Prediction of Reaction Time and Vigilance Variability from Spatiospectral Features of Resting-State EEG in a Long Sustained Attention Task

10/21/2019 ∙ by Mastaneh Torkamani-Azar, et al. ∙ 22

Resting-state brain networks represent the intrinsic state of the brain during the majority of cognitive and sensorimotor tasks. However, no study has yet presented concise predictors of task-induced vigilance variability from spectrospatial features of the pre-task, resting-state electroencephalograms (EEG). We asked ten healthy volunteers (6 females, 4 males) to participate in 105-minute fixed-sequence-varying-duration sessions of sustained attention to response task (SART). A novel and adaptive vigilance scoring scheme was designed based on the performance and response time in consecutive trials, and demonstrated large inter-participant variability in terms of maintaining consistent tonic performance. Multiple linear regression using feature relevance analysis obtained significant predictors of the mean cumulative vigilance score (CVS), mean response time, and variabilities of these scores from the resting-state, band-power ratios of EEG signals, p<0.05. Single-layer neural networks trained with cross-validation also captured different associations for the beta sub-bands. Increase in the gamma (28-48 Hz) and upper beta ratios from the left central and temporal regions predicted slower reactions and more inconsistent vigilance as explained by the increased activation of default mode network (DMN) and differences between the high- and low-attention networks at temporal regions. Higher ratios of parietal alpha from the Brodmann's areas 18, 19, and 37 during the eyes-open states predicted slower responses but more consistent CVS and reactions associated with the superior ability in vigilance maintenance. The proposed framework and these findings on the most stable and significant attention predictors from the intrinsic EEG power ratios can be used to model attention variations during the calibration sessions of BCI applications and vigilance monitoring systems.



There are no comments yet.


page 1

page 3

page 4

page 7

page 8

This week in AI

Get the week's most popular data science and artificial intelligence research sent straight to your inbox every Saturday.

1 Introduction

Cognitive and affective state monitoring has become a subject of interest in the development of better human-computer interfaces for patients and healthy users. Such monitoring can involve the utilization of a variety of neurophysiological biomarkers to determine the onset of fatigue and frustration, decline of motivation, lapses in attention or vigilance, onset of drowsiness and sleep spindles, or changes in the mental workload under various task difficulty levels [8]. Detecting these mental states, usually through passive brain-computer interfaces (BCIs), can increase the accuracy of human-computer interactions since changes in these cognitive and affective states lead to nonstationarities in the brain electrical activity and cause challenges for automated intent inference. Inability to sustain attention in response to important but rare stimuli is one of the important factors behind lower-than-expected accuracy of BCI systems. Monitoring the attention level is, subsequently, critical in building future adaptive BCI systems and in assessing the performance of operators in monotonous and critical tasks such as the air traffic control and long-haul driving [8].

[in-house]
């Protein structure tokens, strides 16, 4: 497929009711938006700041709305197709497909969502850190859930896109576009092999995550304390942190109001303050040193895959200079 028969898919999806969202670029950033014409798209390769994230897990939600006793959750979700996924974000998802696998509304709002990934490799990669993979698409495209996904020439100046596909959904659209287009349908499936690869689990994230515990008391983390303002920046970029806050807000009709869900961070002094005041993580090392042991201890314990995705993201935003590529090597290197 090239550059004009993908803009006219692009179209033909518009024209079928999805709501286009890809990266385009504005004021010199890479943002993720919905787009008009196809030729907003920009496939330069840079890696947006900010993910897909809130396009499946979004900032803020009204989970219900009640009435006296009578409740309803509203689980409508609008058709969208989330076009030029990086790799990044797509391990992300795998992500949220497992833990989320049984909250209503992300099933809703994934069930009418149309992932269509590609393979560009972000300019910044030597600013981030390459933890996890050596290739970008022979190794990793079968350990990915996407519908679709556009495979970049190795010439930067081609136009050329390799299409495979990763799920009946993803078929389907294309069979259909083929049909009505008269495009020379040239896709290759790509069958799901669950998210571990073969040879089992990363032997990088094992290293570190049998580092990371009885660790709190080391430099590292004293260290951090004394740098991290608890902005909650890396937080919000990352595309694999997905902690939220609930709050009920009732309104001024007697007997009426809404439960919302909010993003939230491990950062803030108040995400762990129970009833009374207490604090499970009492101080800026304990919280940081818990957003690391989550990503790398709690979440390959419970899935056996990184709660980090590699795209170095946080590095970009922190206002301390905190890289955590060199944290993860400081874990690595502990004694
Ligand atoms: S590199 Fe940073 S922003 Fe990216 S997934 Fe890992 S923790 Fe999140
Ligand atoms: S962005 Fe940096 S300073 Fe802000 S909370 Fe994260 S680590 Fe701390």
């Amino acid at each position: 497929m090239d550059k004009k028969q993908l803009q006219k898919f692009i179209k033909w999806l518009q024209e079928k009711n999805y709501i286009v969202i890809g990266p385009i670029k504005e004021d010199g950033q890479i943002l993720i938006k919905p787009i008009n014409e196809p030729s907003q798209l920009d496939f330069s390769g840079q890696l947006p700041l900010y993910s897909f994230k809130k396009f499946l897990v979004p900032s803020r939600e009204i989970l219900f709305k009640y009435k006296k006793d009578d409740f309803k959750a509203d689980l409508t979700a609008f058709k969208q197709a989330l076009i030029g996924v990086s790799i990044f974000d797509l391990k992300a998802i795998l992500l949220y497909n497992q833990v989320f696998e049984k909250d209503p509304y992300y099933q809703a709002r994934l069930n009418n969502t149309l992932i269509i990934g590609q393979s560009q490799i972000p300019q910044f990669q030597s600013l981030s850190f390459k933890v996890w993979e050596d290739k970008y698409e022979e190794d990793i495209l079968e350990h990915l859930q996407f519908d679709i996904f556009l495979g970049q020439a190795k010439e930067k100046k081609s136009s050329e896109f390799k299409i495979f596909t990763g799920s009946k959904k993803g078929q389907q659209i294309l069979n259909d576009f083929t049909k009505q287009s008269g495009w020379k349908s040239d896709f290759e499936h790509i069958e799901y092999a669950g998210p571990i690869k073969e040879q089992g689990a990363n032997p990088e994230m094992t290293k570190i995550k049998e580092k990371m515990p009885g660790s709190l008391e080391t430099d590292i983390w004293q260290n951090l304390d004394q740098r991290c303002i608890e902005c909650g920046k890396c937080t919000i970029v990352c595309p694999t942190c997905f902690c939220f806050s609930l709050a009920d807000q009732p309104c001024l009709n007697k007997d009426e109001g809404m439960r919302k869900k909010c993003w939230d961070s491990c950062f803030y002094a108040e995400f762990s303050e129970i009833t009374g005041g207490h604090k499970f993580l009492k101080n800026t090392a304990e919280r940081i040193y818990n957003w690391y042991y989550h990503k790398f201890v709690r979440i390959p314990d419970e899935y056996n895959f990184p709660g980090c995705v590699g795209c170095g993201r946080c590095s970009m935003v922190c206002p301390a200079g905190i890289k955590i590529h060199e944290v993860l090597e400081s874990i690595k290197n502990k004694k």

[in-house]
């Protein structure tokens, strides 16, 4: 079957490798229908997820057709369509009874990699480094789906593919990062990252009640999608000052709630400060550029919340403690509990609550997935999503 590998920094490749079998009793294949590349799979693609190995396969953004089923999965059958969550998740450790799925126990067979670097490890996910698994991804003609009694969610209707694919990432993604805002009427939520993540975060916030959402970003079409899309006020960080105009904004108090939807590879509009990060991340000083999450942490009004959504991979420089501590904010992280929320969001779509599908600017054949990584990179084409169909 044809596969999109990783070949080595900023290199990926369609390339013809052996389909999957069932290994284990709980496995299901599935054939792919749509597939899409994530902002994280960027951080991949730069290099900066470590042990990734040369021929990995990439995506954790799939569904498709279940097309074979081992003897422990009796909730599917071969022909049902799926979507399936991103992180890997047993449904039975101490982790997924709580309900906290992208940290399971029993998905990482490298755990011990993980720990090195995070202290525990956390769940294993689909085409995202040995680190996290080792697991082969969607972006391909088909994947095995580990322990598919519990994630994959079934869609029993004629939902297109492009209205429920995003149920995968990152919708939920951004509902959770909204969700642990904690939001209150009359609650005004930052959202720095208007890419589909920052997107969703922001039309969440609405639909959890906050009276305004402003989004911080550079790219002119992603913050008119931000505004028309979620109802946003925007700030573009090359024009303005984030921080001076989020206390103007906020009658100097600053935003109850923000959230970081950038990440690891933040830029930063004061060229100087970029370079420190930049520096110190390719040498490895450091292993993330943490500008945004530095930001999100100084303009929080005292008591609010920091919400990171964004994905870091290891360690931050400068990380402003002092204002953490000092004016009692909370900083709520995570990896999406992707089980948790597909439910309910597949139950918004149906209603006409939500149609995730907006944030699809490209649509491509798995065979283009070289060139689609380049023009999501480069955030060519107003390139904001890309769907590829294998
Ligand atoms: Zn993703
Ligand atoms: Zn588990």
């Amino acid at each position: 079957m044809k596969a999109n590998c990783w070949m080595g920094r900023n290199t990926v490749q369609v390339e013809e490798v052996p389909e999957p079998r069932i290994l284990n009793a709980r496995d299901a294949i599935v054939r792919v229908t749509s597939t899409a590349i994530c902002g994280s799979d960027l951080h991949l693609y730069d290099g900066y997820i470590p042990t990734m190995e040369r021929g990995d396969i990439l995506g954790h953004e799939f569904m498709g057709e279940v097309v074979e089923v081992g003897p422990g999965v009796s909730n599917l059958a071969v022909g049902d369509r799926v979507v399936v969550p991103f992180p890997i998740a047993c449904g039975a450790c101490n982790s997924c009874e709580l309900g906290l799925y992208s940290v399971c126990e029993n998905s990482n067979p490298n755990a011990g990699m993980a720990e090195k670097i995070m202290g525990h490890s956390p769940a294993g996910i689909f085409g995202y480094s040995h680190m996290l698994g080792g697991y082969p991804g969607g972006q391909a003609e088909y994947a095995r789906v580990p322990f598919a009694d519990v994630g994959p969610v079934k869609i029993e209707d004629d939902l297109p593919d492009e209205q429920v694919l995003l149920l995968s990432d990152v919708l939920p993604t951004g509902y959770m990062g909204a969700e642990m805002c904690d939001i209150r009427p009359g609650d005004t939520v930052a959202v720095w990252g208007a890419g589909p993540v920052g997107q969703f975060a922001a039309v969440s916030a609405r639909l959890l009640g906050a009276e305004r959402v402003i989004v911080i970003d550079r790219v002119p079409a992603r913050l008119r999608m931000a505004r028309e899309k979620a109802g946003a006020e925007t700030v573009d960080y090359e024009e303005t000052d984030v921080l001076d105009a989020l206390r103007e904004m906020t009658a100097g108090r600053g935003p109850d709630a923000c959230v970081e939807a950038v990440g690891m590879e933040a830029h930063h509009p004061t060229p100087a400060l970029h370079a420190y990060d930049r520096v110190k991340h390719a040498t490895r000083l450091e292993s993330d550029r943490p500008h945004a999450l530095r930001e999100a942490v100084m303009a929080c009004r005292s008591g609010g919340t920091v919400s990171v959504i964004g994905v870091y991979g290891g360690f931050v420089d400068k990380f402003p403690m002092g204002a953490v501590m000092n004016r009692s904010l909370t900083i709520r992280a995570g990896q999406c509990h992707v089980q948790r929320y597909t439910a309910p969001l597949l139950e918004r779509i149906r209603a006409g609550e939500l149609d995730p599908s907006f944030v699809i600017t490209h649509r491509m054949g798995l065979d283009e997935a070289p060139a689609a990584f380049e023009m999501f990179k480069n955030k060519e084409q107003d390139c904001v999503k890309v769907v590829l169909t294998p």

Various methods have been introduced to estimate sustained attention during BCI execution and to adapt the classifiers or experiment environments to the detected attention level of the users


. In clinical settings, sustained attention is generally quantified by the number of errors and reaction delays in response to the target stimuli while the participants are attending to monotonic paradigms such as the Continuous Performance Test (CPT) or Sustained Attention to Response Task (SART). In such settings, different response styles of participants, i.e., balanced, conservative, or liberal are also taken into consideration. Furthermore, the variabilities of error and response time, defined as the ratios of standard deviation to the mean, are computed to analyze the ability to maintain executive attention levels needed for information processing


The resting-state brain activity has been often used as the baseline for activations occurring during subsequent cognitive or sensory-motor functions. Barry et al. suggested to consider the eyes-closed (EC) resting-state EEG as the arousal baseline for tasks not involving any visual stimuli, and the eyes-open (EO) recordings as the activation baseline for other studies including those with a visual fixation [2]. Although resting-state oscillatory dynamics reflect the intrinsic activity of the brain, they have been shown to be shared by task activated networks as well [9] and have been associated with performance measures during pre-stimulus and post-stimulus periods of several sensorimotor, motor learning, and attention-related tasks [36, 34, 27, 23]. We thus propose that the high resolution electroencephalographic features recorded while the brain is in the wakeful and alert state can be indicators of task sustainability in a long fixed-sequence SART session. This is especially valuable since few recent studies, except for the driving simulator experiments, record data for over an hour. This analysis can be used to predict the stability of an operator’s performance prior to task execution and to adjust the interface environment, increase the number and intensity of flashes – e.g., in the case of P300 word speller experiments, or vary the number of repetitions and type of stimulus presentation in motor imagery experiments. To analyze the readiness of the resting brain, we use multivariate pattern analysis (MVPA), a method mainly applied on the functional MRI measurements to study the connectivity of distributed brain networks involved in task-related activities [26]. This method has been previously used to identify the intrinsic and pre-trial correlates of motor learning in an EEG-based experiment [34].